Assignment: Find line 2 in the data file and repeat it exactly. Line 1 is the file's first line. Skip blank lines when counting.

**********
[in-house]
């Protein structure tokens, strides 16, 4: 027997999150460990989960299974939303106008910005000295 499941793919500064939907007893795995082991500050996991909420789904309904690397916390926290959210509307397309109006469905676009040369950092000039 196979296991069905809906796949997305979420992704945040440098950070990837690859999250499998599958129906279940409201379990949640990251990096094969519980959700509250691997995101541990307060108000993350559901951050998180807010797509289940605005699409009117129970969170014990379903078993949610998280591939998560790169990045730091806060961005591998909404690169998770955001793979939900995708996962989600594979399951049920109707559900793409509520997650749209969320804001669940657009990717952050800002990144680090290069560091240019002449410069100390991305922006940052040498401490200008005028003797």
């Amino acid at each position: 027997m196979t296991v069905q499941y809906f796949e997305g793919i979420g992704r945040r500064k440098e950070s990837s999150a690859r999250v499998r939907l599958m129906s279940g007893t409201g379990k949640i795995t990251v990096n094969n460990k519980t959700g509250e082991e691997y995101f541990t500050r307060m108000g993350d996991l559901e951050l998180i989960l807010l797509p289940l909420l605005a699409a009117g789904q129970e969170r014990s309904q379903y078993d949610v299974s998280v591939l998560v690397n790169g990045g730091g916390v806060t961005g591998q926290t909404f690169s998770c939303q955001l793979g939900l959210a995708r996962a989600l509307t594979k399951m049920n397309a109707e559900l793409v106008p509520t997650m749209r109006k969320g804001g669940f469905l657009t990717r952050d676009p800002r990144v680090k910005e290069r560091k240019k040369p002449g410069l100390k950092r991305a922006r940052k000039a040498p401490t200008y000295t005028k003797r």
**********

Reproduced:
């Protein structure tokens, strides 16, 4: 027997999150460990989960299974939303106008910005000295 499941793919500064939907007893795995082991500050996991909420789904309904690397916390926290959210509307397309109006469905676009040369950092000039 196979296991069905809906796949997305979420992704945040440098950070990837690859999250499998599958129906279940409201379990949640990251990096094969519980959700509250691997995101541990307060108000993350559901951050998180807010797509289940605005699409009117129970969170014990379903078993949610998280591939998560790169990045730091806060961005591998909404690169998770955001793979939900995708996962989600594979399951049920109707559900793409509520997650749209969320804001669940657009990717952050800002990144680090290069560091240019002449410069100390991305922006940052040498401490200008005028003797």